Soldiers in combat used to find cigarettes in their rations. Today, such a thing would be unimaginable given what we know about the dangers of smoking. The climate change debate is very much like the argument over tobacco in the 1960s following reports about the dangers of smoking. At a point in both discussions, the science was understood.

The near-universal view on climate change can be summed up this way: “The build-up of heat-trapping emissions from fossil fuels and clearing forests is changing the climate, posing significant risks to our well-being. It stands to reason, then, that reducing those emissions would greatly reduce risks associated with climate change.” So say Andrew Hoffman, director of the Erb Institute at the University of Michigan, and Peter Frumhoff, director of science and policy at the Union of Concerned Scientists.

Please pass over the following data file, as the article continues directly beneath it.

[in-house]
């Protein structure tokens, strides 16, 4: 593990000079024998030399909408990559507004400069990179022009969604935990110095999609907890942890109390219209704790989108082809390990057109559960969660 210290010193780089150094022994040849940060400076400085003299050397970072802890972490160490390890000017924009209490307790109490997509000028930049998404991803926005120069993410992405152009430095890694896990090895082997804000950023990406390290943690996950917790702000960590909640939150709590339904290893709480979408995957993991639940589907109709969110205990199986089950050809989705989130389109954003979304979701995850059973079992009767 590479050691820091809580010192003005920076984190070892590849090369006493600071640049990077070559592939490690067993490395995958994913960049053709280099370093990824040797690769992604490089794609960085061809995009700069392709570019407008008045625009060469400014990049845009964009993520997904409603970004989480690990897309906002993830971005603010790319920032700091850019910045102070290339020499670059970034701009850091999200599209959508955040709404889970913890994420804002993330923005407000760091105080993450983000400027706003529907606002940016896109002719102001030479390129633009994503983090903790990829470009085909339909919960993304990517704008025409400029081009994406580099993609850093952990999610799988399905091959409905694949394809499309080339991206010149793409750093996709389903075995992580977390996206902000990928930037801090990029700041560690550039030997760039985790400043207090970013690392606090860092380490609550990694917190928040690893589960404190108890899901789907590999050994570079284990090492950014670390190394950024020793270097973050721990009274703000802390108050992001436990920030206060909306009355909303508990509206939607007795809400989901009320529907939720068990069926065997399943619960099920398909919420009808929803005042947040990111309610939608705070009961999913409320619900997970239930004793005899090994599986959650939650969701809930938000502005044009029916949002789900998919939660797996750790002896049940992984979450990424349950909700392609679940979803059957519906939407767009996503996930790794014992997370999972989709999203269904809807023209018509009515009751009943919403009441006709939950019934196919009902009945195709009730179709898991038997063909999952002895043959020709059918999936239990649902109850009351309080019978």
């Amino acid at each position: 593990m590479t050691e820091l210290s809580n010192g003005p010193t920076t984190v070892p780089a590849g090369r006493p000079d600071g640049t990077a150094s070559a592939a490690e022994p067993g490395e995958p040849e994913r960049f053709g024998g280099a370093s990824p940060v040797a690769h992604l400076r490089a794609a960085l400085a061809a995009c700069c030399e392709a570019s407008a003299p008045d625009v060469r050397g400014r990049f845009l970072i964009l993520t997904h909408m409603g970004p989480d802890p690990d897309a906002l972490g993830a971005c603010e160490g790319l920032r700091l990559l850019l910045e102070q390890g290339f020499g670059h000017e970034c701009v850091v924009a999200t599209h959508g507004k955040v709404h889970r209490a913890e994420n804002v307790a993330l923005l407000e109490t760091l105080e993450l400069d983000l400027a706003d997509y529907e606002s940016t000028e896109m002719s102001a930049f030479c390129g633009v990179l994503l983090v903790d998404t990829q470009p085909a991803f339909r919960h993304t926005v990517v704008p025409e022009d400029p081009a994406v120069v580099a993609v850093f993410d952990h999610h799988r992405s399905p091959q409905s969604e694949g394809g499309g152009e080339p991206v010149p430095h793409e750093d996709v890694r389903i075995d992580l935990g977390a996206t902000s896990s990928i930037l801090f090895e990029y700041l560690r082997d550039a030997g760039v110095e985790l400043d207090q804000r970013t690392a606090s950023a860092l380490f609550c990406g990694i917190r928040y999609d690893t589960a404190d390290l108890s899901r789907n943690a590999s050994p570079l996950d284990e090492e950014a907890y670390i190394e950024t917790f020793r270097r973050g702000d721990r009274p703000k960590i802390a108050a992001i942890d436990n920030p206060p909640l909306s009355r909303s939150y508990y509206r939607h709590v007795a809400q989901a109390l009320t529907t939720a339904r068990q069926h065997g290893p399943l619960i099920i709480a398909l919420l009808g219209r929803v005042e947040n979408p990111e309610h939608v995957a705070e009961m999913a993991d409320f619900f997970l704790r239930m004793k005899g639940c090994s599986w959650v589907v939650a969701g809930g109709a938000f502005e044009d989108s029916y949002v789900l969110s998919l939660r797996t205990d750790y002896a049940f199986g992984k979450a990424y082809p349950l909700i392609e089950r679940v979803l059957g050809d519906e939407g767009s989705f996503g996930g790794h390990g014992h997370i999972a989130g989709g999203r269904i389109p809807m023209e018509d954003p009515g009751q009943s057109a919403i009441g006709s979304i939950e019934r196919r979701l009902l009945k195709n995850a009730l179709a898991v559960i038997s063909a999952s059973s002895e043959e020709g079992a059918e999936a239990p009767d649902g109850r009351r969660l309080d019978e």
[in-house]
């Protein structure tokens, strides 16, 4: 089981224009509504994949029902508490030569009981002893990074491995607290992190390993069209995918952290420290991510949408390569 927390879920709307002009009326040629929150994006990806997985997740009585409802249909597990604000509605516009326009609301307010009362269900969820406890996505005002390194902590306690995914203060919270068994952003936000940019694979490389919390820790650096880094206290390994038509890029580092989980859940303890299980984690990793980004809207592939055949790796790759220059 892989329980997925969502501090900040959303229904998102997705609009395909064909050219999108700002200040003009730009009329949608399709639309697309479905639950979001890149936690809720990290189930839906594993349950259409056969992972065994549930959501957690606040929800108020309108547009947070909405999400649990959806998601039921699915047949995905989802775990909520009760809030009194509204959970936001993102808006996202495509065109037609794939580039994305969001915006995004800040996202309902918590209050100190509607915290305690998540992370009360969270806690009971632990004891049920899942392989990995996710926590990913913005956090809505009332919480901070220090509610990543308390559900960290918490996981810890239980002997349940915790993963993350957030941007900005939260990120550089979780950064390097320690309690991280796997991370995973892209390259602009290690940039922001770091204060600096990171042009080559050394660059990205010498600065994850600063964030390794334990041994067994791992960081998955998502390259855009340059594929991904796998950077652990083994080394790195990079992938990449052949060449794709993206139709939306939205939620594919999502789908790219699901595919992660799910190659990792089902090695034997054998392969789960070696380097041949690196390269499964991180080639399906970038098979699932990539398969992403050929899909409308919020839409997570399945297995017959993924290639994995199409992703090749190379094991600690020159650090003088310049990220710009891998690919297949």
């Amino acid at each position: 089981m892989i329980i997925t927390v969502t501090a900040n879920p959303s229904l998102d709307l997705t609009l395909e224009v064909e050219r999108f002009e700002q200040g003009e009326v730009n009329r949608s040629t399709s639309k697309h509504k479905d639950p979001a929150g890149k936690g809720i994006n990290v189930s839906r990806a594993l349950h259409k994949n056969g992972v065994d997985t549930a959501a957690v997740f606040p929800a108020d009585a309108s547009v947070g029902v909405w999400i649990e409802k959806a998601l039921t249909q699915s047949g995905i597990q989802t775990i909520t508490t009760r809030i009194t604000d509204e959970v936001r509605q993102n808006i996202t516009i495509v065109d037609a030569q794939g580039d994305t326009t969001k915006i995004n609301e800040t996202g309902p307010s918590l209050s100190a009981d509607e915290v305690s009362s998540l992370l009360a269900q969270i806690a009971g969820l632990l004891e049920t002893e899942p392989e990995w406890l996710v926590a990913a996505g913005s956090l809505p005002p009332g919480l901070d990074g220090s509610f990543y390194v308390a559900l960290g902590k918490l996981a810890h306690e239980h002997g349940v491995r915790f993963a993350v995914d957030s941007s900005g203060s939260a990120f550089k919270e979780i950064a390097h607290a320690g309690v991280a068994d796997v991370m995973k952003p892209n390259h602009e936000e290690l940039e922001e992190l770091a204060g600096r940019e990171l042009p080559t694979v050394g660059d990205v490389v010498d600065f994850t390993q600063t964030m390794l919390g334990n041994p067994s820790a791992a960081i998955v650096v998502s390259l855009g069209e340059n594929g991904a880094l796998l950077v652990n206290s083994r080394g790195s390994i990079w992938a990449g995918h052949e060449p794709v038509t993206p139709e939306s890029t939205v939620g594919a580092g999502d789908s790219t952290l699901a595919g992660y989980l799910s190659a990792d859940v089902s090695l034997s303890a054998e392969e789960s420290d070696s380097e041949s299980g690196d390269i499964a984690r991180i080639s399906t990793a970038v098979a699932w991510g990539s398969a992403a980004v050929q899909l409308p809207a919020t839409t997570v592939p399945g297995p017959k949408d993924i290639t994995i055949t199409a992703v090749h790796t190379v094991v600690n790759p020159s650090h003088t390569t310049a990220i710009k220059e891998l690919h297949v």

In their recent article Hoffman and Frumhoff describe the debate over climate change as a social challenge similar to the one that occurred around smoking. Conclusive evidence did not stop tobacco companies from spending huge sums of money to discredit the science and encourage people to smoke. It was only after public consciousness was raised that change began to take hold.

To raise public awareness, we need trusted leaders to bring about fact-based and respectful dialogue that is based on shared values. IPI is doing this through our sustainability committee, through content offered at our 2012 Conference & Expo, and through The Green Standard sustainability column in The Parking Professional. But as an industry, we need to ask ourselves if we’re like big tobacco, or are we taking action as leaders in an effort to respond to unequivocal science?